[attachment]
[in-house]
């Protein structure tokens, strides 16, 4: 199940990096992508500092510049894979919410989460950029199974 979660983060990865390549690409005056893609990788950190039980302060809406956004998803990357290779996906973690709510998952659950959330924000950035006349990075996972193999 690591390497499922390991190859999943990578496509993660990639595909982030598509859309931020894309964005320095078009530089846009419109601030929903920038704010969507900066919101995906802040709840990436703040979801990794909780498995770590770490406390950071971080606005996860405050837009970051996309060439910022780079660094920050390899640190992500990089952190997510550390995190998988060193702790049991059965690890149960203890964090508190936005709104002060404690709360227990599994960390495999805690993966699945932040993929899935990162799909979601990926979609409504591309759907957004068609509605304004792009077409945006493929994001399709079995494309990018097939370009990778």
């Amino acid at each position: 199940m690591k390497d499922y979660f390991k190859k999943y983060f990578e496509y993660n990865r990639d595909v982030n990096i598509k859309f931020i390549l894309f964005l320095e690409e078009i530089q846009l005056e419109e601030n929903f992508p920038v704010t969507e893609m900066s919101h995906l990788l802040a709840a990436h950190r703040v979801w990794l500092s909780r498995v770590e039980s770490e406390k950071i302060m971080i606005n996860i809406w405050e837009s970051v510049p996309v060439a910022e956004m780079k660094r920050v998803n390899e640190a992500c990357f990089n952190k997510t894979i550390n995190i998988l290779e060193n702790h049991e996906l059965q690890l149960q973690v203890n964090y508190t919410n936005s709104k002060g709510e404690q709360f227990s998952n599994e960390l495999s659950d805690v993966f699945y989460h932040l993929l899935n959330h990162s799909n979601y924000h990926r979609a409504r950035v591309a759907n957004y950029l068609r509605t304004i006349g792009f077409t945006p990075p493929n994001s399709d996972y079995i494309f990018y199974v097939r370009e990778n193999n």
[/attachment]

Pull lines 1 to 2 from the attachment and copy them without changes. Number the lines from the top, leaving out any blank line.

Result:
[in-house]
């Protein structure tokens, strides 16, 4: 199940990096992508500092510049894979919410989460950029199974 979660983060990865390549690409005056893609990788950190039980302060809406956004998803990357290779996906973690709510998952659950959330924000950035006349990075996972193999 690591390497499922390991190859999943990578496509993660990639595909982030598509859309931020894309964005320095078009530089846009419109601030929903920038704010969507900066919101995906802040709840990436703040979801990794909780498995770590770490406390950071971080606005996860405050837009970051996309060439910022780079660094920050390899640190992500990089952190997510550390995190998988060193702790049991059965690890149960203890964090508190936005709104002060404690709360227990599994960390495999805690993966699945932040993929899935990162799909979601990926979609409504591309759907957004068609509605304004792009077409945006493929994001399709079995494309990018097939370009990778």